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View NFL Public Service Concussion Video

Wow, four posts in one day, is a lot, but the brain injury news keeps happening.

I have finally been able to get a hold of the NFL concussion video public service announcement that will be aired for the first time tonight.  You can view it for yourself at the NFL News blog.

Well, its a start,  To bad they don't bother to list the CDC signs and symptoms of a concussionor state the most important fact that the public doesn't seem to get, you don't need to be knocked out to have sustained a concussion; that all concussions must be taken seriously and that medical clearance is necessary before returning to play. How long would it have taken to include these important points.

Next time, they also should put in a link to the Brain Injury Association of America. Maybe a statement to contact their State brain injury association for more information would be a nice idea.

So guys, nice try, but let's get it right.

Just in case the NFL and their coaches and trainers have forgotten here are the signs and symptoms of a concussion according to the Center for Disease Control and what you need to do if you suspect your child has sustained a concussion:

Signs Observed by Parents or Guardians
If your child has experienced a bump or blow to the head during a game or practice, look for any of the following signs and symptoms of a concussion:

  • Appears dazed or stunned
  • Is confused about assignment or position
  • Forgets an instruction
  • Is unsure of game, score, or opponent
  • Moves clumsily
  • Answers questions slowly
  • Loses consciousness (even briefly)
  • Shows behavior or personality changes
  • Can’t recall events prior to hit or fall
  • Can’t recall events after hit or fall

Symptoms Reported by Athlete

  • Headache or “pressure” in head
  • Nausea or vomiting
  • Balance problems or dizziness
  • Double or blurry vision
  • Sensitivity to light
  • Sensitivity to noise
  • Feeling sluggish, hazy, foggy, or groggy
  • Concentration or memory problems
  • Confusion
  • Does not “feel right”

Every sport is different, but there are steps your children can take to protect themselves from concussion.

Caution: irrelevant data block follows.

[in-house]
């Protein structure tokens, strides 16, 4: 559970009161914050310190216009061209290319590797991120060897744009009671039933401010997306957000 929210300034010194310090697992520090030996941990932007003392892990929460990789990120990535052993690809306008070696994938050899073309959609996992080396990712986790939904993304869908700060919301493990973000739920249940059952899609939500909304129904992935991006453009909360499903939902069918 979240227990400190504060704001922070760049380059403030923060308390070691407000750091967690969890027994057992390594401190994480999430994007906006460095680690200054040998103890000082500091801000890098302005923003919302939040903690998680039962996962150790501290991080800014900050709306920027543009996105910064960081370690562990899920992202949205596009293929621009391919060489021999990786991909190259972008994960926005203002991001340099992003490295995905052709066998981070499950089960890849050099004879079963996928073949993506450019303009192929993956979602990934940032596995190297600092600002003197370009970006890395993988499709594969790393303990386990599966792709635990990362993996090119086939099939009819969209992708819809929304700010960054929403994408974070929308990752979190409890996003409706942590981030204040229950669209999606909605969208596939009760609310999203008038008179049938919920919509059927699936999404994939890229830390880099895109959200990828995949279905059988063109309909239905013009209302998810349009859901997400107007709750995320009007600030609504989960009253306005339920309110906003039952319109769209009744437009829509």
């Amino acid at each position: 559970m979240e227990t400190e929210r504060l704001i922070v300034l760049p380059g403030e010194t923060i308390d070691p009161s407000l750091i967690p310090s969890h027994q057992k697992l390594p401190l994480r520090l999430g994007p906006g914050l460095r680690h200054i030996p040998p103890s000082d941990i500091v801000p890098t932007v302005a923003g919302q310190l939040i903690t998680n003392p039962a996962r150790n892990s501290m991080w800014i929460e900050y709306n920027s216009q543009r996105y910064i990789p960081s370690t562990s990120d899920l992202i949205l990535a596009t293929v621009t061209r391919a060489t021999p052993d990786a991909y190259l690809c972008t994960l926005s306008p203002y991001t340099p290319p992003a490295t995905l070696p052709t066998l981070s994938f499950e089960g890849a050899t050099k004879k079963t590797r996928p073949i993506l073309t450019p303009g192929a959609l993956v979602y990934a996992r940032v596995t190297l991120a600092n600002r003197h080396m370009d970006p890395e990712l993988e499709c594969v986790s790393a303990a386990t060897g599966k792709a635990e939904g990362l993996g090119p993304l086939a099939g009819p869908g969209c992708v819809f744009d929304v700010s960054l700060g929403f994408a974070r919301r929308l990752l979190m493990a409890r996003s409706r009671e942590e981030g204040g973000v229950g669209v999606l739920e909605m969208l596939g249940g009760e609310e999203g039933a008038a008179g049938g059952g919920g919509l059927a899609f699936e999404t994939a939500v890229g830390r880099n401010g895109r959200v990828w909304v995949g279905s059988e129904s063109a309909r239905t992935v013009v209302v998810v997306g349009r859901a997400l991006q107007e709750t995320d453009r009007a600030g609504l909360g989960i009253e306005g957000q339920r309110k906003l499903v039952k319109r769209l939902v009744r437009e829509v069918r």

• Ensure that they follow their coach’s rules for safety and the rules of the sport.
  • Encourage them to practice good sportsmanship at all times.
  • Make sure they wear the right protective equipment for their activity (such as helmets, padding, shin guards, and eye and mouth guards). Protective equipment should fit properly, be well maintained, and be worn consistently and correctly.
  • Learn the signs and symptoms of a concussion.


  1.  Seek medical attention right away. A health care professional will be able to decide how serious the concussion is and when it is safe for your child to return to sports.

  2. Keep your child out of play. Concussions take time to heal. Don’t let your child return to play until a health care professional says it’s OK. Children who return to play too soon—while the brain is still healing—risk a greater chance of having a second concussion. Second or later concussions can be very serious. They can cause permanent brain damage, affecting your child for a lifetime.

  3. Tell your child’s coach about any recent concussion. Coaches should know if your child had a recent concussion in ANY sport. Your child’s coach may not know about a concussion your child received in another sport or activity unless you tell the coach.




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Vince Bradshaw

The above article illustrates some very important points about the long term effects of brain injury. We see a lot of patients in our imaging clinics who are suffering from the effects of previous concussions.

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